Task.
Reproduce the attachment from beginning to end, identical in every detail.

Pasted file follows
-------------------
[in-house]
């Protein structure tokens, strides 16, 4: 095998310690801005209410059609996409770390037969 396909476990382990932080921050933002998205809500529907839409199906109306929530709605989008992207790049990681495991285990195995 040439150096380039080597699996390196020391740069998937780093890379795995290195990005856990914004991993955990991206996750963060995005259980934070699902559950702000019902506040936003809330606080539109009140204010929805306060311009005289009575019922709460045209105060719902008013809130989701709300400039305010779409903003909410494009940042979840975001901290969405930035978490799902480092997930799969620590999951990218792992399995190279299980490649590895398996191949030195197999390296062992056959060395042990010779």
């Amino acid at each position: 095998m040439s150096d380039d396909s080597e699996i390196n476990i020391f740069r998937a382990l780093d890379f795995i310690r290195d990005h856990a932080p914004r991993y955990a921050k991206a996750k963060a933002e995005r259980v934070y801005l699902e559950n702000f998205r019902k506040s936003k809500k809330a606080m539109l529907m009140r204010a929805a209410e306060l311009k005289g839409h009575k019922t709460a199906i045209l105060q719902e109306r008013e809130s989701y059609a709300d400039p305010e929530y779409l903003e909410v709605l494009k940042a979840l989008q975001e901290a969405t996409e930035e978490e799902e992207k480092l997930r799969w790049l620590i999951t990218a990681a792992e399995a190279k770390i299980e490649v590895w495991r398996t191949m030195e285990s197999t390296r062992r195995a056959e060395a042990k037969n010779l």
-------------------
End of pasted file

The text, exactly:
[in-house]
């Protein structure tokens, strides 16, 4: 095998310690801005209410059609996409770390037969 396909476990382990932080921050933002998205809500529907839409199906109306929530709605989008992207790049990681495991285990195995 040439150096380039080597699996390196020391740069998937780093890379795995290195990005856990914004991993955990991206996750963060995005259980934070699902559950702000019902506040936003809330606080539109009140204010929805306060311009005289009575019922709460045209105060719902008013809130989701709300400039305010779409903003909410494009940042979840975001901290969405930035978490799902480092997930799969620590999951990218792992399995190279299980490649590895398996191949030195197999390296062992056959060395042990010779």
């Amino acid at each position: 095998m040439s150096d380039d396909s080597e699996i390196n476990i020391f740069r998937a382990l780093d890379f795995i310690r290195d990005h856990a932080p914004r991993y955990a921050k991206a996750k963060a933002e995005r259980v934070y801005l699902e559950n702000f998205r019902k506040s936003k809500k809330a606080m539109l529907m009140r204010a929805a209410e306060l311009k005289g839409h009575k019922t709460a199906i045209l105060q719902e109306r008013e809130s989701y059609a709300d400039p305010e929530y779409l903003e909410v709605l494009k940042a979840l989008q975001e901290a969405t996409e930035e978490e799902e992207k480092l997930r799969w790049l620590i999951t990218a990681a792992e399995a190279k770390i299980e490649v590895w495991r398996t191949m030195e285990s197999t390296r062992r195995a056959e060395a042990k037969n010779l």